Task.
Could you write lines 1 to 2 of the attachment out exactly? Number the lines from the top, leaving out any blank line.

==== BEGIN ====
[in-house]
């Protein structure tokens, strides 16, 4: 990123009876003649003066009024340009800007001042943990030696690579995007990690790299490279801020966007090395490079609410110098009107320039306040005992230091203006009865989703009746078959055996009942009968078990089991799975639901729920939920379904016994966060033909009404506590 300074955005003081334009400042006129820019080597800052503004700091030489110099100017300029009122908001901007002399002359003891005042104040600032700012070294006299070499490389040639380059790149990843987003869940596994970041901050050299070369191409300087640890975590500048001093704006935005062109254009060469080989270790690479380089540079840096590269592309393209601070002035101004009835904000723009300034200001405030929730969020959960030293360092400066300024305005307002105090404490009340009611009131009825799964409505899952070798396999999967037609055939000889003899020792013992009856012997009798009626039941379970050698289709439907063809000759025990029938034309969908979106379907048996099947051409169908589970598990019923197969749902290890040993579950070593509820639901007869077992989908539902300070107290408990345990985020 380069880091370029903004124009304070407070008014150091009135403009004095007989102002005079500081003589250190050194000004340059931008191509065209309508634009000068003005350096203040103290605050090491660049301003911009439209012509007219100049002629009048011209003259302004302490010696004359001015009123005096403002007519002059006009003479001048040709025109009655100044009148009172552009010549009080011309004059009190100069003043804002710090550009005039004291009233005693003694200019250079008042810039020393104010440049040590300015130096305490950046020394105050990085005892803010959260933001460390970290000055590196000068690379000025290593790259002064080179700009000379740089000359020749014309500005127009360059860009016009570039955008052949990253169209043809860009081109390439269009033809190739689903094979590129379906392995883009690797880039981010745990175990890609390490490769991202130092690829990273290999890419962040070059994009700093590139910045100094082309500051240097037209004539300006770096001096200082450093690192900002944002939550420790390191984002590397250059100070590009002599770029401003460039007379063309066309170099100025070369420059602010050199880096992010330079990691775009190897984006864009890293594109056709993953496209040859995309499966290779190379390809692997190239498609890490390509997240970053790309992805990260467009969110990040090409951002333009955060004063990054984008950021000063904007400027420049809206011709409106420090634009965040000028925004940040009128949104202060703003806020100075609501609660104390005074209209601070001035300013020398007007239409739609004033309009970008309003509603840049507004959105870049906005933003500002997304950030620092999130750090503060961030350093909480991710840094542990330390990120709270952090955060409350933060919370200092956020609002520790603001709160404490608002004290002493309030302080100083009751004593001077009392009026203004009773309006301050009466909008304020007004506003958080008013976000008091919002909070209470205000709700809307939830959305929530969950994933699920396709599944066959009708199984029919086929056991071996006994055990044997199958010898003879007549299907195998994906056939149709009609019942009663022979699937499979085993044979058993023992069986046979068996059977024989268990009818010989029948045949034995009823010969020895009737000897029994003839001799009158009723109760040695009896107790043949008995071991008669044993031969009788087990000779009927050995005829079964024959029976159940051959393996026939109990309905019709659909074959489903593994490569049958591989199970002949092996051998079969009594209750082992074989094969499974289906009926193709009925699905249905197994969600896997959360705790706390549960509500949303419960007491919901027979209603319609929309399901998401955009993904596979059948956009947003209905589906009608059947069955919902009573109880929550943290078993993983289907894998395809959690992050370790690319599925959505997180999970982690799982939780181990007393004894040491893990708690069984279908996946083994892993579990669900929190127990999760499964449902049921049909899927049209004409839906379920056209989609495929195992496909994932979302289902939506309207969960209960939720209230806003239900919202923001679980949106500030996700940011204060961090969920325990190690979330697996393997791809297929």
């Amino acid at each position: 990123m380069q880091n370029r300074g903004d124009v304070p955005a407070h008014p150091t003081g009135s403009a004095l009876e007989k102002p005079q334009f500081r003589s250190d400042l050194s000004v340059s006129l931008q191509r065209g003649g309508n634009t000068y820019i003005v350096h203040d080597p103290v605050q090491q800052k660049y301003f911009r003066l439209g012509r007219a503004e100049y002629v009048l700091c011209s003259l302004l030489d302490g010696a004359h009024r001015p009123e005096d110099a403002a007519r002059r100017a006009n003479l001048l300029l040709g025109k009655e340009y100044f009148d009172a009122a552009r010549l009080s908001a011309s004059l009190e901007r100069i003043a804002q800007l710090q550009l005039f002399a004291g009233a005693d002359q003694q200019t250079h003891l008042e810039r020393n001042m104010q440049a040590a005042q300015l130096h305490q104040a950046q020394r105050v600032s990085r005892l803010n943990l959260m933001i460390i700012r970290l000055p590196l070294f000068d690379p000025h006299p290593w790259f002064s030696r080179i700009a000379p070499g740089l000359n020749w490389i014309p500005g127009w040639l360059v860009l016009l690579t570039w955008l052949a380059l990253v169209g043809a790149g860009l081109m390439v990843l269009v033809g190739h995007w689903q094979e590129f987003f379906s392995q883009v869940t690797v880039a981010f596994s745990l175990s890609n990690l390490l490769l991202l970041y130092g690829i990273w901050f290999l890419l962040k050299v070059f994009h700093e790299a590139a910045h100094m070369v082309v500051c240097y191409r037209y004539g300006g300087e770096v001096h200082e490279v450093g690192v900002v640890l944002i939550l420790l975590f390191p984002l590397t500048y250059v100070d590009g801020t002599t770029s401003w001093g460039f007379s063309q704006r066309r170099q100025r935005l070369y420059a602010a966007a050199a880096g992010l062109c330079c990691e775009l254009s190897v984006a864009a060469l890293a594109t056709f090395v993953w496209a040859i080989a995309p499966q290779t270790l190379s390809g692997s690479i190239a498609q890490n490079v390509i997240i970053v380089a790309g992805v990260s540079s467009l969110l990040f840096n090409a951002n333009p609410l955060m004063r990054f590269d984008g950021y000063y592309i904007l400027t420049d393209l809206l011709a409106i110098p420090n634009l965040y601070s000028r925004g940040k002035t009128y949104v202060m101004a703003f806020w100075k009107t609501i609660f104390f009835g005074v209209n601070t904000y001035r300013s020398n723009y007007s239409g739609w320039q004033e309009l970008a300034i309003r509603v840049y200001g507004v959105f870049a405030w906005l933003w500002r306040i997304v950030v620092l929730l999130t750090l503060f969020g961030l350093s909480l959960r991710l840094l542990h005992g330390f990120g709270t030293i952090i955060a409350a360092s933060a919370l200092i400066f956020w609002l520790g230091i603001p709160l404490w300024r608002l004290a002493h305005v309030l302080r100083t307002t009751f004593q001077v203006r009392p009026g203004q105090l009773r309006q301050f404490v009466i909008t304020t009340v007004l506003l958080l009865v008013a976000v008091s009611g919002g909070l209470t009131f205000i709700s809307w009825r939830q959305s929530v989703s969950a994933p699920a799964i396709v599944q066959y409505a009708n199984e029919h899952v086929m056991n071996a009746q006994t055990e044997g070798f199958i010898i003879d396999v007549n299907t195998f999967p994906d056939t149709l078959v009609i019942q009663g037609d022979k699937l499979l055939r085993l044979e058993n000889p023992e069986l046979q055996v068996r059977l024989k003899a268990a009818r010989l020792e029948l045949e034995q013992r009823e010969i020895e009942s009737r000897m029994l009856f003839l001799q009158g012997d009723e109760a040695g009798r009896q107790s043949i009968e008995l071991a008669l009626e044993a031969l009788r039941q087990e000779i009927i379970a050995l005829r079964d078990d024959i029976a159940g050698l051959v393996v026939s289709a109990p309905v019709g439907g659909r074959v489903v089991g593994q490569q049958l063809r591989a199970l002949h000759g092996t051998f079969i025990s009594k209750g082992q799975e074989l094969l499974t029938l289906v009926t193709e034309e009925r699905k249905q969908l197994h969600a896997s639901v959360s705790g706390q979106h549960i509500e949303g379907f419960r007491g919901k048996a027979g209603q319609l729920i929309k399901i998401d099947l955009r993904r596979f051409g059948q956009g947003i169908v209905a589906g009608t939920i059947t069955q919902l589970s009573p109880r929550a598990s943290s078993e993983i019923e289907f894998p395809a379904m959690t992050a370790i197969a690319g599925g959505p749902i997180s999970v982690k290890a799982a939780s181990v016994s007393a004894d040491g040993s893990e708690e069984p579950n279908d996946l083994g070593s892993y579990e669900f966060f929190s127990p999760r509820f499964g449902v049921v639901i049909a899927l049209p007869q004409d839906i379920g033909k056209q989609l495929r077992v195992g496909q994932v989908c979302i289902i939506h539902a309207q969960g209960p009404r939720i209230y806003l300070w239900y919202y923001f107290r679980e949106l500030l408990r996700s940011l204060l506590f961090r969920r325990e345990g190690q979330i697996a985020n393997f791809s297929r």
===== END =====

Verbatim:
[in-house]
């Protein structure tokens, strides 16, 4: 990123009876003649003066009024340009800007001042943990030696690579995007990690790299490279801020966007090395490079609410110098009107320039306040005992230091203006009865989703009746078959055996009942009968078990089991799975639901729920939920379904016994966060033909009404506590 300074955005003081334009400042006129820019080597800052503004700091030489110099100017300029009122908001901007002399002359003891005042104040600032700012070294006299070499490389040639380059790149990843987003869940596994970041901050050299070369191409300087640890975590500048001093704006935005062109254009060469080989270790690479380089540079840096590269592309393209601070002035101004009835904000723009300034200001405030929730969020959960030293360092400066300024305005307002105090404490009340009611009131009825799964409505899952070798396999999967037609055939000889003899020792013992009856012997009798009626039941379970050698289709439907063809000759025990029938034309969908979106379907048996099947051409169908589970598990019923197969749902290890040993579950070593509820639901007869077992989908539902300070107290408990345990985020 380069880091370029903004124009304070407070008014150091009135403009004095007989102002005079500081003589250190050194000004340059931008191509065209309508634009000068003005350096203040103290605050090491660049301003911009439209012509007219100049002629009048011209003259302004302490010696004359001015009123005096403002007519002059006009003479001048040709025109009655100044009148009172552009010549009080011309004059009190100069003043804002710090550009005039004291009233005693003694200019250079008042810039020393104010440049040590300015130096305490950046020394105050990085005892803010959260933001460390970290000055590196000068690379000025290593790259002064080179700009000379740089000359020749014309500005127009360059860009016009570039955008052949990253169209043809860009081109390439269009033809190739689903094979590129379906392995883009690797880039981010745990175990890609390490490769991202130092690829990273290999890419962040070059994009700093590139910045100094082309500051240097037209004539300006770096001096200082450093690192900002944002939550420790390191984002590397250059100070590009002599770029401003460039007379063309066309170099100025070369420059602010050199880096992010330079990691775009190897984006864009890293594109056709993953496209040859995309499966290779190379390809692997190239498609890490390509997240970053790309992805990260467009969110990040090409951002333009955060004063990054984008950021000063904007400027420049809206011709409106420090634009965040000028925004940040009128949104202060703003806020100075609501609660104390005074209209601070001035300013020398007007239409739609004033309009970008309003509603840049507004959105870049906005933003500002997304950030620092999130750090503060961030350093909480991710840094542990330390990120709270952090955060409350933060919370200092956020609002520790603001709160404490608002004290002493309030302080100083009751004593001077009392009026203004009773309006301050009466909008304020007004506003958080008013976000008091919002909070209470205000709700809307939830959305929530969950994933699920396709599944066959009708199984029919086929056991071996006994055990044997199958010898003879007549299907195998994906056939149709009609019942009663022979699937499979085993044979058993023992069986046979068996059977024989268990009818010989029948045949034995009823010969020895009737000897029994003839001799009158009723109760040695009896107790043949008995071991008669044993031969009788087990000779009927050995005829079964024959029976159940051959393996026939109990309905019709659909074959489903593994490569049958591989199970002949092996051998079969009594209750082992074989094969499974289906009926193709009925699905249905197994969600896997959360705790706390549960509500949303419960007491919901027979209603319609929309399901998401955009993904596979059948956009947003209905589906009608059947069955919902009573109880929550943290078993993983289907894998395809959690992050370790690319599925959505997180999970982690799982939780181990007393004894040491893990708690069984279908996946083994892993579990669900929190127990999760499964449902049921049909899927049209004409839906379920056209989609495929195992496909994932979302289902939506309207969960209960939720209230806003239900919202923001679980949106500030996700940011204060961090969920325990190690979330697996393997791809297929």